**Problem Statement: **

**Check for Symmetrical Binary Trees**

Write a program to check whether a binary tree is symmetrical or not.

**Problem Description: **

A symmetrical binary tree is a tree that forms a mirror of itself around the center. In other words, every node in the left subtree will have a mirror image in the right subtree.

**Examples:**

Example 1:

Example 2:

** Disclaimer**:

*Don’t jump directly to the solution, try it out yourself first.*

*Pre-req**: Tree Traversal*

**Solution :**

**Intuition: **We need to understand the property of the mirror. We can ignore the root node as it is lying on the mirror line. In the next level, for a symmetric tree, the node at the root’s left should be equal to the node at the root’s right.

If we take two variables root1 and root2 to represent the left child of root and right child of the root, then

Further, we need to understand that when root1’s value is equal to root2’s value, we need to further check for its children. As we are concerned about node positions through a mirror, root1’s left child should be checked with root2’s right child and root1’s right child should be checked with root2’s left child.

**Approach: **

The algorithm steps can be summarized as follows::

- We take two variables root1 and root2 initially both pointing to the root.
- Then we use any tree traversal to traverse the nodes. We will simultaneously change root1 and root2 in this traversal function.
- For the base case, if both are pointing to NULL, we return true, whereas if only one points to NULL and other to a node, we return false.
- If both points to a node, we first compare their value, if it is the same we check for the lower levels of the tree.
- We recursively call the function to check the root1’s left child with root2’s right child; then we again recursively check the root1’s right child with root2’s left child.
- When all three conditions ( node values of left and right and two recursive calls) return true, we return true from our function else we return false.

**Dry Run: **In case you want to watch the dry run for this approach, please watch the video attached below.

**Code: **

## C++ Code

```
#include <bits/stdc++.h>
using namespace std;
struct node {
int data;
struct node * left, * right;
};
bool isSymmetricUtil(node * root1, node * root2) {
if (root1 == NULL || root2 == NULL)
return root1 == root2;
return (root1 -> data == root2 -> data) && isSymmetricUtil(root1 -> left, root2->
right) && isSymmetricUtil(root1 -> right, root2 -> left);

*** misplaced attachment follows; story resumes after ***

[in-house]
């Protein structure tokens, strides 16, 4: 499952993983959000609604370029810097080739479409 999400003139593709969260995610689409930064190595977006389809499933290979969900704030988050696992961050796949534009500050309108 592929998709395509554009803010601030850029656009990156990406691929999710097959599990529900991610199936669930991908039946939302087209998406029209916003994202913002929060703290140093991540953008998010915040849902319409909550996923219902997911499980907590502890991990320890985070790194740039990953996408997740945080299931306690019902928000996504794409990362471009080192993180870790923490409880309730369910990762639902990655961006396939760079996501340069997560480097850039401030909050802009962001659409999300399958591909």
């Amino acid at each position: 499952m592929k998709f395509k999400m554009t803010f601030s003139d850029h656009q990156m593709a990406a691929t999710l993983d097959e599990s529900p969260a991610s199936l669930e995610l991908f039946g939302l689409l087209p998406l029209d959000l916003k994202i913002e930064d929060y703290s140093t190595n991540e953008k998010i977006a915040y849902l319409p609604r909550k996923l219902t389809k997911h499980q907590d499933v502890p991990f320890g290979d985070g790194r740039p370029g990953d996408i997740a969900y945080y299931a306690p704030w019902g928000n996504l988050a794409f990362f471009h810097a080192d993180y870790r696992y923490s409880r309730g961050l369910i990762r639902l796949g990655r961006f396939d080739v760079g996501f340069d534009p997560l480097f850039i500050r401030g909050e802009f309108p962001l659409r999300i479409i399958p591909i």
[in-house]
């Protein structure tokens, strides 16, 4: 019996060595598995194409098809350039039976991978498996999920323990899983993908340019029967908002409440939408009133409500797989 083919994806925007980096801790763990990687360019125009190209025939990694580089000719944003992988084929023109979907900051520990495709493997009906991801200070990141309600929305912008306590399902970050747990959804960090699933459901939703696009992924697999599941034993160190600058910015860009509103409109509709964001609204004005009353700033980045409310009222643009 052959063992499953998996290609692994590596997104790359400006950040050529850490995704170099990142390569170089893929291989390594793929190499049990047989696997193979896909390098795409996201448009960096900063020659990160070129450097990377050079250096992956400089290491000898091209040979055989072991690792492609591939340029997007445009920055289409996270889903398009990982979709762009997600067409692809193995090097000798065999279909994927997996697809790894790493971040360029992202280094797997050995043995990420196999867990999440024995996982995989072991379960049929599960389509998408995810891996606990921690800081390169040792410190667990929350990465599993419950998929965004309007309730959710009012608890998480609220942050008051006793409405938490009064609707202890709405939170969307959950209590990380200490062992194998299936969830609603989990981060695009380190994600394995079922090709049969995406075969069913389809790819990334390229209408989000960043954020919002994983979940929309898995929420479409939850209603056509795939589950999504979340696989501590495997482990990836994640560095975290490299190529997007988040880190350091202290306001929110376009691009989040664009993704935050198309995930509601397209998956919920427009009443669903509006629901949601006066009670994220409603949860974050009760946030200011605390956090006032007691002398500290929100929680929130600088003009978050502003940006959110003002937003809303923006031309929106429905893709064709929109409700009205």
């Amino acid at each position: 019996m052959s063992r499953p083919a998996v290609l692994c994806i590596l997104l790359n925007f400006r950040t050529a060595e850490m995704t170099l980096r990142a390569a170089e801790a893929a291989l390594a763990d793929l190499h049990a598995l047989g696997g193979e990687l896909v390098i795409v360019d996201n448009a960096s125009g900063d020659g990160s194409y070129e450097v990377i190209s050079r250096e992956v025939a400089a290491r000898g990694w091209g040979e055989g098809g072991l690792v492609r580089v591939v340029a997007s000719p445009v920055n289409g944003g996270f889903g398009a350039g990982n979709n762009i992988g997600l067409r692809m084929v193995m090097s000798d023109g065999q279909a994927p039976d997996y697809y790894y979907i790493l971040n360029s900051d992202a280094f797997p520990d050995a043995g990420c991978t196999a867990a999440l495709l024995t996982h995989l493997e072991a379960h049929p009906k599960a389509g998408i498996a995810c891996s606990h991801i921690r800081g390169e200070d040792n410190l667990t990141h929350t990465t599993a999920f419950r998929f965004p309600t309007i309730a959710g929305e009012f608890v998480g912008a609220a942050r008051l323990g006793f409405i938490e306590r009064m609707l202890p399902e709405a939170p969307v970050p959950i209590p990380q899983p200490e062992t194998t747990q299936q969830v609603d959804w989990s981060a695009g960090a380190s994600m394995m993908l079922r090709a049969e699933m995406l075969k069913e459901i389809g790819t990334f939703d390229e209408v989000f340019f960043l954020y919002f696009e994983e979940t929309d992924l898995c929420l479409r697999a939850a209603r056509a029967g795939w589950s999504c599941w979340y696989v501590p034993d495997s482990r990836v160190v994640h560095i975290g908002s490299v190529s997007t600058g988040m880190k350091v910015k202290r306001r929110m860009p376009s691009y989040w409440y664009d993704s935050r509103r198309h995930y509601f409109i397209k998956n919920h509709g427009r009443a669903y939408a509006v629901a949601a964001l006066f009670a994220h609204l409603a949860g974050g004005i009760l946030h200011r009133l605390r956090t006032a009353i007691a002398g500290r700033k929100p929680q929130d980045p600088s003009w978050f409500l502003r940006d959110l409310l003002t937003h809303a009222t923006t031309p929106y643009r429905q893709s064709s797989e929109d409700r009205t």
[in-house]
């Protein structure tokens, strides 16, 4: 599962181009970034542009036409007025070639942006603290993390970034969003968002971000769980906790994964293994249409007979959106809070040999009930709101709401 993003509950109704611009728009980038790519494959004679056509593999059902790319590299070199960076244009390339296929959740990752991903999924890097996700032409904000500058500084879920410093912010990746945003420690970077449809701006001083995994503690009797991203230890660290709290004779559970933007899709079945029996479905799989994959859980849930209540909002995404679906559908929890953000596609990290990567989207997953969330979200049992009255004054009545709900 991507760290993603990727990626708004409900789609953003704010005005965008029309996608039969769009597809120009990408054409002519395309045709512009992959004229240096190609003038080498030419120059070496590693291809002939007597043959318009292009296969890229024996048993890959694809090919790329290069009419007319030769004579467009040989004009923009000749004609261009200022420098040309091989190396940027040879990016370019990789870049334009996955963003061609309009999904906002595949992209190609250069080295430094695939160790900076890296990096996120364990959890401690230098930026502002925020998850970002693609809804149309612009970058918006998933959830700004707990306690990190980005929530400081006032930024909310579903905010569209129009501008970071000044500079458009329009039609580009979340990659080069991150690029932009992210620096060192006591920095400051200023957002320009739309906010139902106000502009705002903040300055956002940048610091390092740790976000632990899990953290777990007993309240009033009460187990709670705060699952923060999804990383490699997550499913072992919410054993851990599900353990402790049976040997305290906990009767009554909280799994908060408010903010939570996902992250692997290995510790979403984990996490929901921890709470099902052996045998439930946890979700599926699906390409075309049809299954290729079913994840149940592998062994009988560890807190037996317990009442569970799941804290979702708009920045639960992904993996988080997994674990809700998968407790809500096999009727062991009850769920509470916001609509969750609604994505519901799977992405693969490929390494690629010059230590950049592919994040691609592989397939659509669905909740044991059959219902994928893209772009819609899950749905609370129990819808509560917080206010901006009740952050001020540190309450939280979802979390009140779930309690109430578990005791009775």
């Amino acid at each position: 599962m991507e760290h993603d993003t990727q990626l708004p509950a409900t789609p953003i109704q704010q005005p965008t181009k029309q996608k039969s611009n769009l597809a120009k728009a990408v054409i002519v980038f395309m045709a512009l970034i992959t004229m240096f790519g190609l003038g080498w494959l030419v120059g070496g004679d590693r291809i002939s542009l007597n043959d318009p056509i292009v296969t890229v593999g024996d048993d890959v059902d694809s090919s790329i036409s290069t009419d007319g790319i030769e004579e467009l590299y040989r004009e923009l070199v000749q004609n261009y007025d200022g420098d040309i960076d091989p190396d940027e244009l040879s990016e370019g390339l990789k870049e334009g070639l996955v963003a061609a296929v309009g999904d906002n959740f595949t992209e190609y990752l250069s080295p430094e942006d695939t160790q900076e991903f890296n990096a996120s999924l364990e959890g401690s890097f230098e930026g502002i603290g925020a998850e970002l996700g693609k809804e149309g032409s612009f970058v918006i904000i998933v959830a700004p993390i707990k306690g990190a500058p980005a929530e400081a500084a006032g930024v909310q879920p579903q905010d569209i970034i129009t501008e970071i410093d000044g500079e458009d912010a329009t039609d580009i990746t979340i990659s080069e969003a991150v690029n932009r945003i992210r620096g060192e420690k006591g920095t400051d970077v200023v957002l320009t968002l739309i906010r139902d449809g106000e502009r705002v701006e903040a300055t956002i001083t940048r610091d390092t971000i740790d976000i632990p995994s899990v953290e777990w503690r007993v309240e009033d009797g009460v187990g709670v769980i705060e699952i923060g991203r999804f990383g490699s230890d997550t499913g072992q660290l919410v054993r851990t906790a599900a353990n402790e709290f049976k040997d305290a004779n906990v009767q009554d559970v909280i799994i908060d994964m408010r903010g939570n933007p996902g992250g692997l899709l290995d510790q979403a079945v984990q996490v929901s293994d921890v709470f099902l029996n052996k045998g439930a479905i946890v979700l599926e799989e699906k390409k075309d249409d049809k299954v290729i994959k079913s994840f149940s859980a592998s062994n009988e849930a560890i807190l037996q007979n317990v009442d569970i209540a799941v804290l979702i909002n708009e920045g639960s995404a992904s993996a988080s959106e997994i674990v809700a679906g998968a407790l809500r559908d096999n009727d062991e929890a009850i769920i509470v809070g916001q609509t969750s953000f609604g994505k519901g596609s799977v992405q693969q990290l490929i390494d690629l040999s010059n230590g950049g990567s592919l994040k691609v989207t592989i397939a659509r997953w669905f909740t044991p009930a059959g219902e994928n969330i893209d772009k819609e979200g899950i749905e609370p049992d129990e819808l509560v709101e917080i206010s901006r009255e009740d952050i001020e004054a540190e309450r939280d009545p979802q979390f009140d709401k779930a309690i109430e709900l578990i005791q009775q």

}
bool isSymmetric(node * root) {
if (!root) return true;
return isSymmetricUtil(root -> left, root -> right);
}
struct node * newNode(int data) {
struct node * node = (struct node * ) malloc(sizeof(struct node));
node -> data = data;
node -> left = NULL;
node -> right = NULL;
return (node);
}
int main() {
struct node * root = newNode(1);
root -> left = newNode(2);
root -> left -> left = newNode(3);
root -> left -> right = newNode(4);
root -> right = newNode(2);
root -> right -> left = newNode(4);
root -> right -> right = newNode(3);
bool res;
res = isSymmetric(root);
if (res)
cout << "The tree is symmetrical";
else cout << "The tree is NOT symmetrical";
return 0;
}
```

**Output:**

The tree is symmetrical

**Time Complexity: O(N)**

Reason: We are doing simple tree traversal and changing both root1 and root2 simultaneously.

**Space Complexity: O(N)**

Reason: In the worst case (skewed tree), space complexity can be O(N).

## Java Code

```
import java.util.*;
class Node {
int data;
Node left, right;
Node(int data)
{
this.data=data;
left=null;
right=null;
}
}
class TUF{
static boolean isSymmetricUtil(Node root1, Node root2) {
if (root1 == null || root2 == null)
return root1 == root2;
return (root1 . data == root2 . data) && isSymmetricUtil(root1 . left, root2 .
right) && isSymmetricUtil(root1 . right, root2 . left);
}
static boolean isSymmetric(Node root) {
if (root==null) return true;
return isSymmetricUtil(root . left, root . right);
}
public static void main(String args[]) {
Node root = new Node(1);
root . left = new Node(2);
root . left . left = new Node(3);
root . left . right = new Node(4);
root . right = new Node(2);
root . right . left = new Node(4);
root . right . right = new Node(3);
boolean res;
res = isSymmetric(root);
if (res)
System.out.println("The tree is symmetrical");
else System.out.println("The tree is NOT symmetrical");
}
}
```

**Output:**

The tree is symmetrical

**Time Complexity: O(N)**

Reason: We are doing simple tree traversal and changing both root1 and root2 simultaneously.

**Space Complexity: O(N)**

Reason: In the worst case (skewed tree), space complexity can be O(N).

*Special thanks to Anshuman Sharma for contributing to this article on takeUforward. If you also wish to share your knowledge with the takeUforward fam, *please check out this article